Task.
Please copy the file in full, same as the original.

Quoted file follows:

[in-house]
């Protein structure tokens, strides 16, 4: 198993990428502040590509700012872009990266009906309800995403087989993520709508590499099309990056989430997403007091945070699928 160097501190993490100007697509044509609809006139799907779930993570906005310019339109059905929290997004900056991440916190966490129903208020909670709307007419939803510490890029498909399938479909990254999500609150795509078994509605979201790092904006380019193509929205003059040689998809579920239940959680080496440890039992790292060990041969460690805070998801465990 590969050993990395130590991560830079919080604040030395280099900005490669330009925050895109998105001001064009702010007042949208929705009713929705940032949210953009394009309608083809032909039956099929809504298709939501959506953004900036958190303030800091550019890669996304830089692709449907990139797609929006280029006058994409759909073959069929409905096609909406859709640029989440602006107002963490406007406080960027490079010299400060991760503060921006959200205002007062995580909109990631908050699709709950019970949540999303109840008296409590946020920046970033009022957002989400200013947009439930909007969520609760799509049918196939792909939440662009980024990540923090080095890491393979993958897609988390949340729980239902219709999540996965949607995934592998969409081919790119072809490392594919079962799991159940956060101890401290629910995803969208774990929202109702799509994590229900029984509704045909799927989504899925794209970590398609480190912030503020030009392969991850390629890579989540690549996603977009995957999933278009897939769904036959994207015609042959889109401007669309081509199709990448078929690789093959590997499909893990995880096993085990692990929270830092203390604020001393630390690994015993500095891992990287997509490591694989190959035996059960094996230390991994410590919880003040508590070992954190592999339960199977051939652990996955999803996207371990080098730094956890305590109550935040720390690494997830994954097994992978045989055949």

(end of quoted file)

[in-house]
């Protein structure tokens, strides 16, 4: 198993990428502040590509700012872009990266009906309800995403087989993520709508590499099309990056989430997403007091945070699928 160097501190993490100007697509044509609809006139799907779930993570906005310019339109059905929290997004900056991440916190966490129903208020909670709307007419939803510490890029498909399938479909990254999500609150795509078994509605979201790092904006380019193509929205003059040689998809579920239940959680080496440890039992790292060990041969460690805070998801465990 590969050993990395130590991560830079919080604040030395280099900005490669330009925050895109998105001001064009702010007042949208929705009713929705940032949210953009394009309608083809032909039956099929809504298709939501959506953004900036958190303030800091550019890669996304830089692709449907990139797609929006280029006058994409759909073959069929409905096609909406859709640029989440602006107002963490406007406080960027490079010299400060991760503060921006959200205002007062995580909109990631908050699709709950019970949540999303109840008296409590946020920046970033009022957002989400200013947009439930909007969520609760799509049918196939792909939440662009980024990540923090080095890491393979993958897609988390949340729980239902219709999540996965949607995934592998969409081919790119072809490392594919079962799991159940956060101890401290629910995803969208774990929202109702799509994590229900029984509704045909799927989504899925794209970590398609480190912030503020030009392969991850390629890579989540690549996603977009995957999933278009897939769904036959994207015609042959889109401007669309081509199709990448078929690789093959590997499909893990995880096993085990692990929270830092203390604020001393630390690994015993500095891992990287997509490591694989190959035996059960094996230390991994410590919880003040508590070992954190592999339960199977051939652990996955999803996207371990080098730094956890305590109550935040720390690494997830994954097994992978045989055949």